Welcome to the new Independent website. We hope you enjoy it and we value your feedback. Please contact us here.


Payment pitfall of the fixed-rate mortgage: Buyers are left out of pocket if a house purchase falls through

HOUSE BUYERS are snapping up fixed-rate mortgages so they can lock into low-cost loans. But these deals can have an expensive sting in the tail if the buyer has to pull out of the deal at the last minute.

Maxine and Alan Sykes of Glossop in Derbyshire applied for a fixed-rate loan with Gloucester Building Society recently. They had received an offer on their house in Hadfield, Cheshire and were confident that the deal would go through.

They applied for their loan with the C&G and sent off cheques for the valuation, which cost pounds 110, an administration fee of pounds 50 and a pounds 200 fee for the fixed-rate loan. A week after handing over the money their buyer pulled out.

'We got back the valuation fee but not the rest of the money,' Mrs Sykes, who works as a home help, said.

'It is like losing a week's wages or a month's mortgage payment,' she added. 'I don't think I would go for a fixed rate again. We had one on our last property but interest rates fell after we took ours out so we did not really win.'

Mrs Sykes said she was aware that the C&G stipulated that the fee on the fixed-rate loan was not refundable. The society had offered to keep the mortgage offer open for three months, without the need to pay the fee again, but the Sykes could not sell their house in time, so missed the deadline.

A spokeswoman for the C&G said that fixed-rate loans carried fees because lenders needed to discourage borrowers from pulling out of the deals and also to reflect possible losses. Funds were bought on the money markets and lenders would be exposed if customers did not take them up once they were earmarked.

Branch managers could keep mortgage offers open at their discretion so that borrowers did not automatically lose their money if a sale fell through. 'There is no hard and fast rule about this.' she said.

Had Mr and Mrs Sykes arranged their mortgage through the National Westminster, rather than the C&G, they would have been pounds 250 better off. Unlike the other large lenders, NatWest waits until completion before it charges a fee. So if a house purchase falls through the prospective borrowers do not have to pay anything by way of an arrangement fee. The pounds 250 fee is waived for first-time buyers.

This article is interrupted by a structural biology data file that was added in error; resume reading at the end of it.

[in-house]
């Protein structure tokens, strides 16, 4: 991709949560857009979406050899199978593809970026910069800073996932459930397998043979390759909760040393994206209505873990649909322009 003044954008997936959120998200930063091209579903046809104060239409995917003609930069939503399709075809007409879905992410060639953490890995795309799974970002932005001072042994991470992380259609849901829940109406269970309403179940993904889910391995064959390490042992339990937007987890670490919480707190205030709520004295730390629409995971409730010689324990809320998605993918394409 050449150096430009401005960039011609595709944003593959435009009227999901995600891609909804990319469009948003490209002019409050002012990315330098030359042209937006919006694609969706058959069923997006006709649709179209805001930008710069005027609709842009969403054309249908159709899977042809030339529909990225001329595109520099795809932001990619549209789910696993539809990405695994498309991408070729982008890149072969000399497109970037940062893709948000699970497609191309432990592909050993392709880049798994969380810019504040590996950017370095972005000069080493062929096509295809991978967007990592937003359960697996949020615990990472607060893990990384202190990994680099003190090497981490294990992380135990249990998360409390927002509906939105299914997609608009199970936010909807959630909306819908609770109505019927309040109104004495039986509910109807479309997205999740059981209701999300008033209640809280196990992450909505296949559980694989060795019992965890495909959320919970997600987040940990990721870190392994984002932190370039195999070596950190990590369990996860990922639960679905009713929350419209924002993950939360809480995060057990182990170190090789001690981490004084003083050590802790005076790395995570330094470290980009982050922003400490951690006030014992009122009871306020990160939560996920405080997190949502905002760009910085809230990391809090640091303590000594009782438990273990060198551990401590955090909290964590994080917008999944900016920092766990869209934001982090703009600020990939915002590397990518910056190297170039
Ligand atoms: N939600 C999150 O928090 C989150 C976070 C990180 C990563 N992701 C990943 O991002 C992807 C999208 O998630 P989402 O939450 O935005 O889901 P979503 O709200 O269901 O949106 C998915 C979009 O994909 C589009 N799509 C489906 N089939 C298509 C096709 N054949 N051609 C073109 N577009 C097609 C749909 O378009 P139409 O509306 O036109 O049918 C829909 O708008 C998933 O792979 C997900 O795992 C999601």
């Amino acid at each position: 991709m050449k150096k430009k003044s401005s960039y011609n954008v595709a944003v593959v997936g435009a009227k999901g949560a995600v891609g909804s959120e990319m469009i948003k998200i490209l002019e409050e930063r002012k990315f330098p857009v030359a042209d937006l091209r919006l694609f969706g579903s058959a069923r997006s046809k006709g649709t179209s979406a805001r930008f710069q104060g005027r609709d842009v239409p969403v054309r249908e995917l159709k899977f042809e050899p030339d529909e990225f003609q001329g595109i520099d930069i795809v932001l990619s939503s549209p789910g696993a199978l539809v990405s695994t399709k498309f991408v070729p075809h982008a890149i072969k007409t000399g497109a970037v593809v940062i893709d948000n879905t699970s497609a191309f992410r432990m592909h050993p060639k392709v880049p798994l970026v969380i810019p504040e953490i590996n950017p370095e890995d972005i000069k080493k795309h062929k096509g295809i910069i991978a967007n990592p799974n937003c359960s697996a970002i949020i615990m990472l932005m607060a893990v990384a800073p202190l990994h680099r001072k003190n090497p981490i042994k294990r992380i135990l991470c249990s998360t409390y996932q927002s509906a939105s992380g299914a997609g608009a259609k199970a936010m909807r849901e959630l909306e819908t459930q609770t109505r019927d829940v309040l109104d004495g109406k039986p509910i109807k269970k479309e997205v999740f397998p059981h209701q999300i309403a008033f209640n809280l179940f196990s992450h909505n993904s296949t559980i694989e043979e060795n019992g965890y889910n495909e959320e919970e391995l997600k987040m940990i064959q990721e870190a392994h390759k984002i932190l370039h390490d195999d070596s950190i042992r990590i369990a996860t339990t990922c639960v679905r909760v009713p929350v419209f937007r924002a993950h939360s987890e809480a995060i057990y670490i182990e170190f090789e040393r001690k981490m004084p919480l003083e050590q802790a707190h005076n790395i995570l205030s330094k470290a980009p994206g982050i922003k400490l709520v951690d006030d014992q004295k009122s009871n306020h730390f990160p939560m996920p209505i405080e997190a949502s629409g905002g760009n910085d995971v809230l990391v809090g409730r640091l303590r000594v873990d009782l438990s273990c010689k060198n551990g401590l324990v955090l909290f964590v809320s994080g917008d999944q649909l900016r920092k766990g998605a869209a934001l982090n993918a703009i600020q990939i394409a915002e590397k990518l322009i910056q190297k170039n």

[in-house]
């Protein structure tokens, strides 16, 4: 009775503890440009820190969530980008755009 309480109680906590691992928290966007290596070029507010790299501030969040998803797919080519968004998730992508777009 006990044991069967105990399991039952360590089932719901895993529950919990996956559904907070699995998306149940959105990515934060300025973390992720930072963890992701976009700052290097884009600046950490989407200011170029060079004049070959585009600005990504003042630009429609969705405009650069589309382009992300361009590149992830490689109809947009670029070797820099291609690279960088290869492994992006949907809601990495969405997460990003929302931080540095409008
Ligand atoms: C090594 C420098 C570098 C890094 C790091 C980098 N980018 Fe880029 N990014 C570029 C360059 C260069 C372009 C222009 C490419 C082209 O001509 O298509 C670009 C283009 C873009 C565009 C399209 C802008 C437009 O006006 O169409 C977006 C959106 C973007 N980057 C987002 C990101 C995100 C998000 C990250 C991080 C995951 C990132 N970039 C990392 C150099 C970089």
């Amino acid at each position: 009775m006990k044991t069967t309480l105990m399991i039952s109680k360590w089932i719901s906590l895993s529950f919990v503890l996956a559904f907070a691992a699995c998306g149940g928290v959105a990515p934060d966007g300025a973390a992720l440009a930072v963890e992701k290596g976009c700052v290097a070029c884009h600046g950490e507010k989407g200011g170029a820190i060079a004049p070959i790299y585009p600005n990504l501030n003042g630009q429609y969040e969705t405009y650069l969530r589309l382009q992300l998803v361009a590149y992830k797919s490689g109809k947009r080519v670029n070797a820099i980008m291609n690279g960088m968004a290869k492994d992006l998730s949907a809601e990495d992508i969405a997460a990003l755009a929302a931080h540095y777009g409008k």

Barclays Bank would also have been more helpful to the Sykes than the C&G. Barclays charges a total of pounds 300 in administration fees for setting up a fixed-rate mortgage, but only half of this is payable before completion. Barclays borrowers who also take out an endowment or a pension policy with the bank to support the mortgage do not have to make the second payment of pounds 150.

However, if the sale for which the funds were originally intended falls through, then the borrowers are given only six weeks in which to complete on another property. If they do not manage it they forfeit the pounds 150 that they have already paid.

The least generous of the large lenders, in these terms, is the Halifax. If the original sale falls through the would-be borrowers cannot normally transfer the fixed-rate mortgage agreement to another property. The Halifax makes an exception in cases where structural defects or valuation problems have blocked the deal. But even in these circumstances the borrowers have only one month in which to find another property.

Lloyds Bank always allows borrowers to transfer the agreement to another property if the original purchase falls through. There is no set period in which completion must take place. 'In theory it could be several months,'said a spokeswoman.

Midland has no objections in principle to the funds being used for a different property from that on which the funds were originally agreed. But the funds must be drawn down within four months of the original agreement with the prospective borrower. In effect this will mean that many people will find it difficult to meet the deadline and not lose their arrangement fee.

The Nationwide and the Abbey National both, in effect, give their borrowers several months of grace to complete on a second property if the first deal falls through. The Nationwide insists that deals are completed within three months of the time the particular mortgage product is taken off the market. This could be weeks or months after the individual concerned has been given his mortgage offer. And when it launches a new fix, the Abbey National sets a date several months later by which time all the funds have to be drawn.

Most lenders ask their borrowers to pay their arrangement fee when they make their mortgage application. Once the money changes hands it will never normally be refunded unless the lender refuses to grant the loan - either because the borrower's references have thrown up a problem or because the property turns out to have been overvalued.

Most lenders say that the fee is a way of forcing customers to commit themselves to their borrowing agreement. But even so the Abbey estimates that up to a third of fixed-rate mortgages are either never taken up or are redeemed early.

----------------------------------------------------------------- Table: FIXED-RATE MORTGAGES ----------------------------------------------------------------- Fixed rate Mortgage Arrangement until rate % fee pounds ----------------------------------------------------------------- Abbey National 31/1/98 7.99 300 Barclays 30/6/98 8.55 300 Cheltenham & Glos 5 years 8.50 250 Halifax 31/7/98 8.25 250 Lloyds 5 years 7.99 250 Midland 31/7/98 8.25 250 NatWest 30/4/98 8.49 250 Nationwide 5 years 8.99 250 -----------------------------------------------------------------

(Photograph omitted)